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US charges former VW chief over Dieselgate links

By Barry Park, 04 May 2018 News

US charges former VW chief over Dieselgate links

Martin Winterkorn is invited to the US Federal Court to face charges over his part in the Dieselgate scandal

FORMER Volkswagen Group global chief Martin Winterkorn is facing charges in the US that he defrauded the government, cheated buyers and violated the Clean Air Act, papers filed in the Michigan District Court reveal.

The fresh Dieselgate charges come after Volkswagen last year admitted in court to bringing diesel-engined cars into the US using false paperwork that claimed the vehicles met with strict emissions standards. In that court case, six of VW’s US-based employees were charged. The company has since said it will pay a $US4.3 billion fine and has also agreed to another $US1.5 billion settlement to cover environmental claims against the company.

“The indictment unsealed today alleges that Volkswagen’s scheme to cheat its legal requirements went all the way to the top of the company,” the freshly sworn-in US Attorney General, Jeff Sessions, said. “These are serious allegations, and we will prosecute this case to the fullest extent of the law.”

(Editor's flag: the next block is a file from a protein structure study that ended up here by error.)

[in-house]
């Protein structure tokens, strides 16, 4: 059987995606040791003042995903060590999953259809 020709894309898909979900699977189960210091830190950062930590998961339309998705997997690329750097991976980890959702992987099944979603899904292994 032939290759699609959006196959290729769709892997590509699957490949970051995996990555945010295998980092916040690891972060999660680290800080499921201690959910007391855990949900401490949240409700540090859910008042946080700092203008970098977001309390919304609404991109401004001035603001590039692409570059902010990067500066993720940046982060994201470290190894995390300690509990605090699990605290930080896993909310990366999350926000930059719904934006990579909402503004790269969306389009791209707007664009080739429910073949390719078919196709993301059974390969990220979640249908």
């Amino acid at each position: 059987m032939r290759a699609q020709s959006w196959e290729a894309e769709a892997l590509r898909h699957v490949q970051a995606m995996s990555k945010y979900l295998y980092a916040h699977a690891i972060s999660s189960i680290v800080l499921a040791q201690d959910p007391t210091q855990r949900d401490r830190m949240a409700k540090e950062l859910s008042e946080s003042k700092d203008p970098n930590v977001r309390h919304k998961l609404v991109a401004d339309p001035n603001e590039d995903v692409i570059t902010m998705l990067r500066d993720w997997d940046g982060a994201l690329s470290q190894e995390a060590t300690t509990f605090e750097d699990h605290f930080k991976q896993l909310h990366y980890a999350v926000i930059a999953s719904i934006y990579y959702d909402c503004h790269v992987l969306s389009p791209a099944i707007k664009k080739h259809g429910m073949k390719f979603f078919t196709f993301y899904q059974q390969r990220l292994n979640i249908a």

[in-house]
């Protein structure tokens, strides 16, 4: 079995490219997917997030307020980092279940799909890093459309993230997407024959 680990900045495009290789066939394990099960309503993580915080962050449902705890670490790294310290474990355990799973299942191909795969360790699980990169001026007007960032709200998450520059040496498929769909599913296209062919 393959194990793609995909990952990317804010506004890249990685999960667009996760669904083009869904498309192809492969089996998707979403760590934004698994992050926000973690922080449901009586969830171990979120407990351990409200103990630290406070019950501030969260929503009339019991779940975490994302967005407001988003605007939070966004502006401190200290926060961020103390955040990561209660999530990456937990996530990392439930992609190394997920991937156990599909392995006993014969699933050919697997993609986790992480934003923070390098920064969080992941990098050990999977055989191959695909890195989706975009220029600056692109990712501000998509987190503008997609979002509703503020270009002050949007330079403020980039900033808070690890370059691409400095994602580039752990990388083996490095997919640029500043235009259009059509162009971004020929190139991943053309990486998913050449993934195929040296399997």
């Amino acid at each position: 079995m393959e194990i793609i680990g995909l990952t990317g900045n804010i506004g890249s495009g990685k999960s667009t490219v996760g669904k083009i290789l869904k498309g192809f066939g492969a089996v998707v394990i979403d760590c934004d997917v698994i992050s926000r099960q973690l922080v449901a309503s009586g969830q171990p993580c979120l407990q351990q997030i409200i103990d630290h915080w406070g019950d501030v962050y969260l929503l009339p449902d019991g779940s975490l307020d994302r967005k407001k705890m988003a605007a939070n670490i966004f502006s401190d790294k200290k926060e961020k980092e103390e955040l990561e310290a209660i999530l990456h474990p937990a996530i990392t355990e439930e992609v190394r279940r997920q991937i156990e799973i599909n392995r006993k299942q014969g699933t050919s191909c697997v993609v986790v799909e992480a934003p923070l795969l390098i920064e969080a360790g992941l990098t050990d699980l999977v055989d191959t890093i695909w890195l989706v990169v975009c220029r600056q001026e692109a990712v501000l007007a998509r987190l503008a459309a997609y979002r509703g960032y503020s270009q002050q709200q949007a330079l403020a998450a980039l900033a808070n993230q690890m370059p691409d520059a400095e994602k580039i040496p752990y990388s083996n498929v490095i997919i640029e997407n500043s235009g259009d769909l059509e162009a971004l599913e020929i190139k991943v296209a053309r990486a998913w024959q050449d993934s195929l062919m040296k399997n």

Winterkorn fell on his sword days after the Dieselgate scandal broke in 2015, and as VW’s shares plunged more than 30 percent as the extent of the cheating scandal became more evident. However, the US charges are believed to be related to a meeting between Winterkorn and US-based VW executives where a decision was made to not alter the way up to 11 million cars performed when tested for emissions – the so-called defeat device that could recognise if the vehicle was being emissions-tested, and switch the engine to a special low-emissions mode.

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Winterkorn will be the highest-ranking VW official to face charges over the Dieselgate scandal.

Australia’s consumer watchdog has taken VW’s local distribution arm, and the local division of luxury brand Audi, to court claiming they had breached consumer law by including the defeat device in almost 100,000 cars sold here.

Volkswagen Group Australia has denied it has done anything illegal here, claiming the vehicles’ emissions ratings were certified in Europe before they were sent here, and it had not broken any Australian laws.

Volkswagen is also facing separate class actions from disgruntled Australian owners.